Good on you for tracking all your daily expenses. We don’t count, housing, transportation, gifts, clothing, medical, and a couple of other items in our daily spending as we have separate budget categories (or savings) for those. Our monthly amount is what’s left over after those things have been accounted for. We’re hoping to do a better job in Japan and then continue it through the year. Portland, we have found, is an expensive stop for us – we always spend more here for some reason. Food especially seems very high here compared to other places we’ve been.


  3. Well, I went over my budget by over a thousand and I didn’t do near the amount of traveling you did so I think you did great!


    1. Again, Brett thinks we did good too, all things considered, and he’s the one that tracks the budget. We really do try hard to be careful, but lots of little things add up quickly and before we know it we’re over where we want/need to be. We will do better this year!


  4. Given all the different places and circumstances you’ve encountered, I think you’ve done really well. It’s hard to stick to a budget, and I admire your planning and record keeping. You guys really have your act together.

    This is going to be a spendy year for us, and I’m looking at ways to cut back starting with groceries. I tallied our holiday food bills, and you’re right. It costs a lot to feed a group! But we don’t regret it – it was fun. Also, our dog is starting to cost real money as he gets older. Random issues that require vet visits, as well as his hypo-allergenic food are adding up lately. We love him, but I don’t think we’ll get another dog when he goes. At least for a while. He’s pricey, yes, but also a lot of work. And he adds a fairly hefty bill to any travel we do. So for the short term, I think we’ll be pet free in the next year or two (he’s almost 13 and starting to have health problems. 😢)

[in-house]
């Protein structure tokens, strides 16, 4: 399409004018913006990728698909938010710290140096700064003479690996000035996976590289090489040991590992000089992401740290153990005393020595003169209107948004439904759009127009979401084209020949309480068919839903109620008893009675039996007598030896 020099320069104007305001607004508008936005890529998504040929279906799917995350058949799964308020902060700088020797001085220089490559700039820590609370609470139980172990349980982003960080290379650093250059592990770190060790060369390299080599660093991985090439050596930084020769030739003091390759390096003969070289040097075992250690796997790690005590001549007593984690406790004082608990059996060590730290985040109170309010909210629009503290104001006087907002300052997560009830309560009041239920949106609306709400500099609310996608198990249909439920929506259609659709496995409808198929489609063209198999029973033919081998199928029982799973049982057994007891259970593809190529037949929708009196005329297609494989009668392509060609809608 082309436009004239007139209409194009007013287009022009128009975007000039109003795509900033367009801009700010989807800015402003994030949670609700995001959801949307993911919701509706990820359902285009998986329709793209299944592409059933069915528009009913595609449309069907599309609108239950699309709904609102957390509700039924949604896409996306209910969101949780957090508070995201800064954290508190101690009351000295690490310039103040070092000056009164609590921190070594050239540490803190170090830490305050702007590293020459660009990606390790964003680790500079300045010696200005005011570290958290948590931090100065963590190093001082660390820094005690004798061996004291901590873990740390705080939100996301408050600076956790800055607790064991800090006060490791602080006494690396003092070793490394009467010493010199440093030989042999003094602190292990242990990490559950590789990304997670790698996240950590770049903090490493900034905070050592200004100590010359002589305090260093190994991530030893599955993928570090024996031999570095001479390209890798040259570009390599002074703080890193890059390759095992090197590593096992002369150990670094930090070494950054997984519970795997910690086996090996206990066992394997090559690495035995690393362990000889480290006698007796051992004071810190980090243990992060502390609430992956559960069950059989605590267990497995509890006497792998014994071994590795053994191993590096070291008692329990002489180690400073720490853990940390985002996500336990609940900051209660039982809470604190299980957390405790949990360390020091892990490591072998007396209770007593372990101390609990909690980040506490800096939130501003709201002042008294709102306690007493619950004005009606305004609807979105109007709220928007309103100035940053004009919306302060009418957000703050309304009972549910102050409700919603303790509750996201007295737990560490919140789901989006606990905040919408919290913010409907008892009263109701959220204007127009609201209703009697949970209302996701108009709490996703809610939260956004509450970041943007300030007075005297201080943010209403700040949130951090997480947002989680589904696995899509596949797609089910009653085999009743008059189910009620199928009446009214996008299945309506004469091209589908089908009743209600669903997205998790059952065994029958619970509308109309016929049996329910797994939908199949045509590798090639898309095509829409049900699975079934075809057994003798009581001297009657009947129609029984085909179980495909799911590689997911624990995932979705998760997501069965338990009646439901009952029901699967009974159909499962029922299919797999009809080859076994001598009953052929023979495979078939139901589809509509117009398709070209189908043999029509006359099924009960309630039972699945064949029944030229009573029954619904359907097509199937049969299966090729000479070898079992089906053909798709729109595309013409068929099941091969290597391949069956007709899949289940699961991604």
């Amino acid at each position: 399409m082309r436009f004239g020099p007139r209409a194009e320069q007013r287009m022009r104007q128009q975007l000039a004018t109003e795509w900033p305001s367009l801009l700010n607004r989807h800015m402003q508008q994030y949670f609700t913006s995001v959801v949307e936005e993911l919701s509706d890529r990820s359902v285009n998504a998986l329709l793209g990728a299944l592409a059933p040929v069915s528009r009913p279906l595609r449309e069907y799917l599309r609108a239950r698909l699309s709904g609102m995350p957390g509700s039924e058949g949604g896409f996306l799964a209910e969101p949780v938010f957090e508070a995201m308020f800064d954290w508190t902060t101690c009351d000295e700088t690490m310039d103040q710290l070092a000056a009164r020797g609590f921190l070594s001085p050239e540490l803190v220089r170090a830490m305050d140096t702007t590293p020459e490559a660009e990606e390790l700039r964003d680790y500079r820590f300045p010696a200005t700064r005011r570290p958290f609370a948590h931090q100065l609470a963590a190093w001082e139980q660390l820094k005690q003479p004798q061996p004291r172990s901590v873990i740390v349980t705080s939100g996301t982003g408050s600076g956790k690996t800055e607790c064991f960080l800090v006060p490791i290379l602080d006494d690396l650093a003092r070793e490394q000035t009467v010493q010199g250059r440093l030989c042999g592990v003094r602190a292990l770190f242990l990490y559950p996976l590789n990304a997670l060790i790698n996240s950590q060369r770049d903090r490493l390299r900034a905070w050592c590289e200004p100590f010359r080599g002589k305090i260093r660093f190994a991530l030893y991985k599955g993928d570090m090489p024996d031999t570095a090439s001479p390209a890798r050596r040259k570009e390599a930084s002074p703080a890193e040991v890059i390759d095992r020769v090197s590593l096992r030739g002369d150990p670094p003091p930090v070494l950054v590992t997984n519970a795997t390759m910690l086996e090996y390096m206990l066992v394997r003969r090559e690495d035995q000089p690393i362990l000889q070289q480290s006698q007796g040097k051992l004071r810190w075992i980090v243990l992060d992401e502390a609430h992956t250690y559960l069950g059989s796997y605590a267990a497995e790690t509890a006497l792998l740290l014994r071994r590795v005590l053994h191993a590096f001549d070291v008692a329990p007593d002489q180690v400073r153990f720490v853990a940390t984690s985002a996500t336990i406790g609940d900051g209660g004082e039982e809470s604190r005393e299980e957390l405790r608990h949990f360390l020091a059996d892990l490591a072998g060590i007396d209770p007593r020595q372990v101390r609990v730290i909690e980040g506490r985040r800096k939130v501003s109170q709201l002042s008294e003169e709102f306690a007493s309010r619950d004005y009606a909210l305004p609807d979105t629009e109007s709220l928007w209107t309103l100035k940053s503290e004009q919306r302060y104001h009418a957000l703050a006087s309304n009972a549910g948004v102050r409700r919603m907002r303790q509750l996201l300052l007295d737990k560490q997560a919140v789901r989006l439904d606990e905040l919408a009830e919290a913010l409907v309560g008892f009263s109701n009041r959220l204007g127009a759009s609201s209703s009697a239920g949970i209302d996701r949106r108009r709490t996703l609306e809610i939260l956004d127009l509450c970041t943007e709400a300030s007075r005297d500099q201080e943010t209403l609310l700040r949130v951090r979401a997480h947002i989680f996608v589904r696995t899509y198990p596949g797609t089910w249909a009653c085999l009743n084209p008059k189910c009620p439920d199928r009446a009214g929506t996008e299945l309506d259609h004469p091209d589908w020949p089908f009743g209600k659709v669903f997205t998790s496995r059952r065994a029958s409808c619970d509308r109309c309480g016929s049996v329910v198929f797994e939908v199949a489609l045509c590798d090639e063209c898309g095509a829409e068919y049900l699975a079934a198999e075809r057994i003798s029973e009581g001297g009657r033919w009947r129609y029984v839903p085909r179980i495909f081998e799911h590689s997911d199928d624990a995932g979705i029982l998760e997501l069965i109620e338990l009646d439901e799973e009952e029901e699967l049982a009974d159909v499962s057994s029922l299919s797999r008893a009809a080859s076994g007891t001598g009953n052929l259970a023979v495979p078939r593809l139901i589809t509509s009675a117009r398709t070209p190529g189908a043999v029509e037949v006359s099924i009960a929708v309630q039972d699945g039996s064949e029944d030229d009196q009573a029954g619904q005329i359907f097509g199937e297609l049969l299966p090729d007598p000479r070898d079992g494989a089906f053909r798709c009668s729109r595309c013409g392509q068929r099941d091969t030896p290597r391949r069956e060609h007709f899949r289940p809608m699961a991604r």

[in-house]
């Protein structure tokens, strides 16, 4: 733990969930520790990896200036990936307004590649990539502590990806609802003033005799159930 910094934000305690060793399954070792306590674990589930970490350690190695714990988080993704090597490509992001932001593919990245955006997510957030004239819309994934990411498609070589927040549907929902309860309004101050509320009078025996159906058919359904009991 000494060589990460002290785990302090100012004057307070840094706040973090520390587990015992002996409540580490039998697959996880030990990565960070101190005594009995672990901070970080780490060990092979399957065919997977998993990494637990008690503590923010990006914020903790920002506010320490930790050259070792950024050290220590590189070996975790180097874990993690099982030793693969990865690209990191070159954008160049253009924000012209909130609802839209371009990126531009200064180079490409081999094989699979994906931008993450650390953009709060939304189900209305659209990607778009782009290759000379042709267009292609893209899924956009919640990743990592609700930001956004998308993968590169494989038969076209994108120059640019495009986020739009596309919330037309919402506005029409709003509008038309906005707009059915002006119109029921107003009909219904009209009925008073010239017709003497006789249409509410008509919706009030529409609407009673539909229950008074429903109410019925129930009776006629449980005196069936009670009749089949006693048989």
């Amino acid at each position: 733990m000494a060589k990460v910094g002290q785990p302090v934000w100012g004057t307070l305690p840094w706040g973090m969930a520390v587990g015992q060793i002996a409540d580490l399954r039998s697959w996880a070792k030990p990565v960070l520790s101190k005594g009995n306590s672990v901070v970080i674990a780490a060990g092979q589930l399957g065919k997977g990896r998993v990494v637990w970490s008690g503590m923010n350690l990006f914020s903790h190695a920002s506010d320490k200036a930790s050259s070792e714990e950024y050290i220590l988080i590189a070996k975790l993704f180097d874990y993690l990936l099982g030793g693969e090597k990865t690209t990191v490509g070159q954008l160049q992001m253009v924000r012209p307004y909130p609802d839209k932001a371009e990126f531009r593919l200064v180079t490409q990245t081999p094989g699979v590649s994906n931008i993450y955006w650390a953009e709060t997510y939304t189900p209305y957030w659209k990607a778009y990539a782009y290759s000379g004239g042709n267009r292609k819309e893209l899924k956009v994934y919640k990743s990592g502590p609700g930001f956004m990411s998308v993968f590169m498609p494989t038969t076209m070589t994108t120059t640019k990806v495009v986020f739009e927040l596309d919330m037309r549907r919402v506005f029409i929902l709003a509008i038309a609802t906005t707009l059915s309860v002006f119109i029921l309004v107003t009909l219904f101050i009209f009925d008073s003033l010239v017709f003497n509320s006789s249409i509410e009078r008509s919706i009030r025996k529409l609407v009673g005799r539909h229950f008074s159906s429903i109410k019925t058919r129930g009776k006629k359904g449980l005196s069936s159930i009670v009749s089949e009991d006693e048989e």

1. Adapting to costs at a new location has been tricky. Hong Kong really threw us for a loop – we had no idea how much prices had gone up there. And living in Japan versus just doing a short stay was tricky at first as well – I think we’ll do better this year as we know what we’re up against. Trips back to the U.S. are the most expensive though, especially our stays in Portland (which I now consider to be more expensive than Kaua’i for the most part). We plan to be back for Brett’s surgery, and for Christmas next year but are going to make changes that hopefully will cost us less than we have been spending here.

      Our two elderly dogs (pugs) had multiple medical expenses in the the last few years they were with us, and boarding them was prohibitive as well when we wanted to go somewhere. They were not good car travelers either, so even a camping trip was an effort for all of us. We made the very difficult decision to release our elderly dogs back to rescue (at our vet’s suggestion) when we moved to Hawai’i in 2014 and both were quickly adopted into loving families, to whom we will be forever grateful (their love and care extended our dogs lives). We have missed having a dog from time to time, but of course there is no way we could travel now if we did have pets. Someday though. Saying goodbye to our dogs was the worst thing we’ve ever gone through, but it was the best thing for them.


  5. It’s really good to keep an accurate record. I am hoping to cut down on my spending this year and keeping a note of everything will help with that. One thing that will help me is getting more house sits back to back and cutting down on travelling costs going back home so often.


    1. Brett’s tracking our spending every day has made a huge difference. We can now easily see when we need to cut back, or when it’s OK to splurge a little. I actually thought he’d grow bored with the tracking, but he’s almost obsessive about it now! He also tracks our spending per location (versus just daily) so we can see which locations have been more expensive for us than others, and also tracks our daily steps.

      We have found that besides letting us get to know a place better and giving us time to relax and rest, longer stays also help us cut down on travel expenses between locations.